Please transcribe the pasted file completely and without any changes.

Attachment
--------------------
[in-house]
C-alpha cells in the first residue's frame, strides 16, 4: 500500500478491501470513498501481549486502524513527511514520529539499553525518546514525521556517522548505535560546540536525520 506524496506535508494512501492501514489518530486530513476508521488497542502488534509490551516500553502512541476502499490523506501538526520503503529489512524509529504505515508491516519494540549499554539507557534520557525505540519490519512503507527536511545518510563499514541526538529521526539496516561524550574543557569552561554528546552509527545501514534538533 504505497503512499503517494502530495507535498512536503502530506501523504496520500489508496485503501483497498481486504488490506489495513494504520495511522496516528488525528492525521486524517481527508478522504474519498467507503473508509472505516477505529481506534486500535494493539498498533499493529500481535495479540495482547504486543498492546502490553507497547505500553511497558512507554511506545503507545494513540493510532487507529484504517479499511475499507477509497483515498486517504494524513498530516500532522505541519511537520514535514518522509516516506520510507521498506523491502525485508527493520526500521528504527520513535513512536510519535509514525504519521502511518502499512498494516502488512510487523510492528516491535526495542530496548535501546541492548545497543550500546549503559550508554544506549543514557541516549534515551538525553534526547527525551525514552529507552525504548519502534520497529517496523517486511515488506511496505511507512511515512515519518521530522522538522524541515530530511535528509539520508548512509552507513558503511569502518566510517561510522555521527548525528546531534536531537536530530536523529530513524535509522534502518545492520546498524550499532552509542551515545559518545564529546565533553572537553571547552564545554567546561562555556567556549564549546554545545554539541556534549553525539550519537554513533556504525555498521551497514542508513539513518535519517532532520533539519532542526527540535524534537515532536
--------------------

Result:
[in-house]
C-alpha cells in the first residue's frame, strides 16, 4: 500500500478491501470513498501481549486502524513527511514520529539499553525518546514525521556517522548505535560546540536525520 506524496506535508494512501492501514489518530486530513476508521488497542502488534509490551516500553502512541476502499490523506501538526520503503529489512524509529504505515508491516519494540549499554539507557534520557525505540519490519512503507527536511545518510563499514541526538529521526539496516561524550574543557569552561554528546552509527545501514534538533 504505497503512499503517494502530495507535498512536503502530506501523504496520500489508496485503501483497498481486504488490506489495513494504520495511522496516528488525528492525521486524517481527508478522504474519498467507503473508509472505516477505529481506534486500535494493539498498533499493529500481535495479540495482547504486543498492546502490553507497547505500553511497558512507554511506545503507545494513540493510532487507529484504517479499511475499507477509497483515498486517504494524513498530516500532522505541519511537520514535514518522509516516506520510507521498506523491502525485508527493520526500521528504527520513535513512536510519535509514525504519521502511518502499512498494516502488512510487523510492528516491535526495542530496548535501546541492548545497543550500546549503559550508554544506549543514557541516549534515551538525553534526547527525551525514552529507552525504548519502534520497529517496523517486511515488506511496505511507512511515512515519518521530522522538522524541515530530511535528509539520508548512509552507513558503511569502518566510517561510522555521527548525528546531534536531537536530530536523529530513524535509522534502518545492520546498524550499532552509542551515545559518545564529546565533553572537553571547552564545554567546561562555556567556549564549546554545545554539541556534549553525539550519537554513533556504525555498521551497514542508513539513518535519517532532520533539519532542526527540535524534537515532536